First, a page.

VEVEY, SWITZERLAND — Nestle S.A. announced Oct. 20 it was reducing its fiscal 2016 sales guidance to 3.5% from 4%. The reduction reflects weak conditions in both developed and emerging markets, the company said.
|Paul Bulcke, c.e.o. of Nestle|
“In an environment marked by deflation and low raw material prices, we continued to privilege volume growth, resulting in real internal growth at the higher end of the industry in both emerging and developed markets,” said Paul Bulcke, chief executive officer. Pricing remained soft but increasing.
“Our growth was broad-based across categories, allowing us to gain or maintain market share in most of our businesses,” he said. “We are making progress in addressing our challenges and driving our different initiatives amidst a generally softer trading environment.
“For the full year 2016, considering the current softer environment, we expect organic growth of around 3.5%, improvements in margins and underlying earnings per share in constant currencies, and increased capital efficiency.”
During the first nine months of fiscal 2016, Nestle sales totaled 65,514 million Swiss francs ($65,844 million), an increase compared to the same period of the previous year when sales totaled 64,863 million Swiss francs ($65,189 million). Looking at sales between developed and emerging markets, the company said developed markets accounted for 58% of sales and emerging markets 42%.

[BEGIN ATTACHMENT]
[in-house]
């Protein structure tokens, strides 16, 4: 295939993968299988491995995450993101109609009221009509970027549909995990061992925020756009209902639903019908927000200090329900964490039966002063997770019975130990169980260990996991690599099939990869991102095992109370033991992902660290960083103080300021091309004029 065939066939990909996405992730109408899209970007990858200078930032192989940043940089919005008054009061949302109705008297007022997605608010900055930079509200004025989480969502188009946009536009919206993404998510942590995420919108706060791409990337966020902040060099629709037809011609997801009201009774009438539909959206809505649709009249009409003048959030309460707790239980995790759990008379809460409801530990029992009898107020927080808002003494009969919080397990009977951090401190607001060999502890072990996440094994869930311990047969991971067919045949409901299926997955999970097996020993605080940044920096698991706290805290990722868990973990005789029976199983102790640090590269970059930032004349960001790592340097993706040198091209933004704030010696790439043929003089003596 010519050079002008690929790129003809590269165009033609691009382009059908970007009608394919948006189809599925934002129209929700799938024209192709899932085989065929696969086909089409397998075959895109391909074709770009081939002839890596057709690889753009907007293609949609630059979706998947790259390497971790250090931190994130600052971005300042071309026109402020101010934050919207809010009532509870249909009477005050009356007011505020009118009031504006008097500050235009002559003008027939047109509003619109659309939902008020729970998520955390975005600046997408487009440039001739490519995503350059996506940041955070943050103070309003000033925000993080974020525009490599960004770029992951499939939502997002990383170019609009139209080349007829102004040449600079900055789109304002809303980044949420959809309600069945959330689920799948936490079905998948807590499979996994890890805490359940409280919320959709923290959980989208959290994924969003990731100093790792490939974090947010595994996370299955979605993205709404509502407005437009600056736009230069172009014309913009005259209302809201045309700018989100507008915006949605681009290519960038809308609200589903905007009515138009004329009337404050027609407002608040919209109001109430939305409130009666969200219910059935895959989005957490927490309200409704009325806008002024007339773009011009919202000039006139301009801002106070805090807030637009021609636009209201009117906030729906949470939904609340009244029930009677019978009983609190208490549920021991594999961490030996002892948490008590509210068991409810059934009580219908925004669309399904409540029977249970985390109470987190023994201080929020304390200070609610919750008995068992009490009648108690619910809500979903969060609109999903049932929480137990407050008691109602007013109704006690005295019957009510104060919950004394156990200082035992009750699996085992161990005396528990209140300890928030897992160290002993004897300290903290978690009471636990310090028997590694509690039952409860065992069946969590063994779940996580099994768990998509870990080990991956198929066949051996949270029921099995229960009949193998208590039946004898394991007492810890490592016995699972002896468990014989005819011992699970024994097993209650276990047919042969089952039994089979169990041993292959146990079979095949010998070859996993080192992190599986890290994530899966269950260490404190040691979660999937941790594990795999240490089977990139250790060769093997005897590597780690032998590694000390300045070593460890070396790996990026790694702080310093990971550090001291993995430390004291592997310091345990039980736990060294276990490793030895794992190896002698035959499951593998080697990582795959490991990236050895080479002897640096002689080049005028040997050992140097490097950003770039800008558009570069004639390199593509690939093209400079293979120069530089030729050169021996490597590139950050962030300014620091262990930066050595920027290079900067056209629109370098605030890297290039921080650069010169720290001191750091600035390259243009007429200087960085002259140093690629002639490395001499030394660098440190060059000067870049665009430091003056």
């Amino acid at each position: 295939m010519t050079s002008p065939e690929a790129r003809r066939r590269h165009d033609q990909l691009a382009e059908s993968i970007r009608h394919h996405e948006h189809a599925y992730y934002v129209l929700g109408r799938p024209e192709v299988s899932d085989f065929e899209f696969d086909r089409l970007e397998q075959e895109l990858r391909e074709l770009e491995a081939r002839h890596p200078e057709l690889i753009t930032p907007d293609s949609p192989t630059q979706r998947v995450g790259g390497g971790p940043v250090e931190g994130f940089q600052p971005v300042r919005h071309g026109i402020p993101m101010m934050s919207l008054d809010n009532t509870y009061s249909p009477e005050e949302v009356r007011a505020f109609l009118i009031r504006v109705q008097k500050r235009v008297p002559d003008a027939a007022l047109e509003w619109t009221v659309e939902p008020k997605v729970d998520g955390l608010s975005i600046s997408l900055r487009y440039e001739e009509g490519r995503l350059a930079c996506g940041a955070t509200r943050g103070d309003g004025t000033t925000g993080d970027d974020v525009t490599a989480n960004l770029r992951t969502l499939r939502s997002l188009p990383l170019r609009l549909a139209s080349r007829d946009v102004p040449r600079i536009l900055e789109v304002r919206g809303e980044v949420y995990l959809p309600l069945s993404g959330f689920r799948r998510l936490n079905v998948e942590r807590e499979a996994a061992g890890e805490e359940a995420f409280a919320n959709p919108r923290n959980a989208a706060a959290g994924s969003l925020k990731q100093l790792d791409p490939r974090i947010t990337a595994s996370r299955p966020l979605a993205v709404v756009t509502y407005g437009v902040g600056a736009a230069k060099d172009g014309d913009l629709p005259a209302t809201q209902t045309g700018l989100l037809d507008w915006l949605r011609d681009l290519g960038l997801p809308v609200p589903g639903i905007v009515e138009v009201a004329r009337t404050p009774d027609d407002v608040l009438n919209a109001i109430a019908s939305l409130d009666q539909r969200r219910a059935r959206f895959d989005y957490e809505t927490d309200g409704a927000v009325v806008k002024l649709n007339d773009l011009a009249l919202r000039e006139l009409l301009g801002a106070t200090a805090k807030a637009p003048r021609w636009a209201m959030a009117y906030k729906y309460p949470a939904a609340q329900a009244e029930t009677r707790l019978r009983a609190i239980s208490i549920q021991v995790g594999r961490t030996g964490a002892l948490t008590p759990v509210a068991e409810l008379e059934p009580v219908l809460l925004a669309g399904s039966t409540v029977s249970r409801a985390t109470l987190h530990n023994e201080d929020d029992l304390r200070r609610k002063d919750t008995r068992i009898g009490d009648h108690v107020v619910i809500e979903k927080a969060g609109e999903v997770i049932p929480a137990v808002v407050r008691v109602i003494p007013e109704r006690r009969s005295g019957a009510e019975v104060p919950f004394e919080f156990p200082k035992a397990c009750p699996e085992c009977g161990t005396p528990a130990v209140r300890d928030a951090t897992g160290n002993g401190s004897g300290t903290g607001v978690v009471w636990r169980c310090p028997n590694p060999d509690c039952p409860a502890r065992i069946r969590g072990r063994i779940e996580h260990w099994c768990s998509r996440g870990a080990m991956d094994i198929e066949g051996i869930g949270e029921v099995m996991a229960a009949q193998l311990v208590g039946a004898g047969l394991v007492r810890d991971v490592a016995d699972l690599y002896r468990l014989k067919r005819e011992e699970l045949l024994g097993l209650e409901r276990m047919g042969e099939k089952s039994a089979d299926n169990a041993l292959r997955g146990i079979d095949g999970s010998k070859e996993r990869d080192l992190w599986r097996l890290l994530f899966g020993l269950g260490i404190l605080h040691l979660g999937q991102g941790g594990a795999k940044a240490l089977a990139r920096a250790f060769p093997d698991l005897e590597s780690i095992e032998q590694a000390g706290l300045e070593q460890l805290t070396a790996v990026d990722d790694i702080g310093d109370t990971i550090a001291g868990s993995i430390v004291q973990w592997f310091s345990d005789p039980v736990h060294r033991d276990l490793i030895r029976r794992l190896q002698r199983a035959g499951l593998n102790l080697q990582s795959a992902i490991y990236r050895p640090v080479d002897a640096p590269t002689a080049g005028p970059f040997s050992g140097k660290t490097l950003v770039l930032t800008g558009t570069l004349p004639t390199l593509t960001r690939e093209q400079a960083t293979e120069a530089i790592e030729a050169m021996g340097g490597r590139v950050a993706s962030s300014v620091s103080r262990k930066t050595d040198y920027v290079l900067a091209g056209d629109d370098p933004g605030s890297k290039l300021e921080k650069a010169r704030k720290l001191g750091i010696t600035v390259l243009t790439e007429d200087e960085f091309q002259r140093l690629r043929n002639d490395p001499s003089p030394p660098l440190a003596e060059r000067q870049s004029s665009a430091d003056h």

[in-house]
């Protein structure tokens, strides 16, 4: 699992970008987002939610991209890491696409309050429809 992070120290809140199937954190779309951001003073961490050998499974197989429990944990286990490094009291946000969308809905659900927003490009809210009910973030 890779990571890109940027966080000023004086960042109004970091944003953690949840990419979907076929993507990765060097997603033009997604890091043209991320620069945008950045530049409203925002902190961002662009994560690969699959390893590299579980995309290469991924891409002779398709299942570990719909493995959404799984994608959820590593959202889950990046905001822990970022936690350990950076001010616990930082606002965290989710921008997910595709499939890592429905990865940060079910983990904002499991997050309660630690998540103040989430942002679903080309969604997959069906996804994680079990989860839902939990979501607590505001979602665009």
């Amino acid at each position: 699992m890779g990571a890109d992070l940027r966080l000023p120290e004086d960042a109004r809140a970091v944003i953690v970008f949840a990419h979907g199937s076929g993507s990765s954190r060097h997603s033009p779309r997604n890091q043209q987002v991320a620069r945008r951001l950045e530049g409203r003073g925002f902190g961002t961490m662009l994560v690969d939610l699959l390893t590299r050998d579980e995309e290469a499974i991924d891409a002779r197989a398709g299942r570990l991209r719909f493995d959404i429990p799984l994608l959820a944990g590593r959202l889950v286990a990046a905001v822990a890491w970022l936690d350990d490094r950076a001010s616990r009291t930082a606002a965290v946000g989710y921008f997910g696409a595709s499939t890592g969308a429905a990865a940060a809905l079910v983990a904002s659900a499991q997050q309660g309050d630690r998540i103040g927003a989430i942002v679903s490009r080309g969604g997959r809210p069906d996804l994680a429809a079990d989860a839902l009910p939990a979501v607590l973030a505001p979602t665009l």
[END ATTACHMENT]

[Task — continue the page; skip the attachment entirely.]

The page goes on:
In the company’s Zone AMS business unit, which includes North America, the company achieved 18.8 billion Swiss francs in sales.
|Francois-Xavier Roger, c.f.o. of Nestle|
“In North America, the environment remains deflationary, reflecting both low commodity pricing and pricing pressure in the market,” said Francois-Xavier Roger, chief financial officer. “(Real internal growth) remains solid, but decreased slightly from H1. Pet care and Coffee-mate remain as key growth drivers. Frozen food continued to grow well with further market share gains. After a complete overhaul of the marketing mix frozen has reached a normalized level of low- to mid-single digit growth. Confectionery in the U.S. remains difficult, with pressure on the entire category.”
One way Nestle will emerge from this period of slow growth is through innovation and management remaining focused on the long term.
“We are investing more in R.&D. because I feel the differentiation and the drive, the engine behind growth for the future is going to be new products,” he said.
Innovation will play into the company’s ability to grow volume and “premiumize” some products.
“We continue to make further market share gains and in the current climate, this volume-driven growth is unique and differentiating in the industry and it reflects our long-term value creation model,” Mr. Roger said. “By growing volume and premiumizing, we are creating substance and bringing relevance to both our consumers and to the trade. Pricing does remain low due to the deflationary environment, but we saw some improvements since H1.”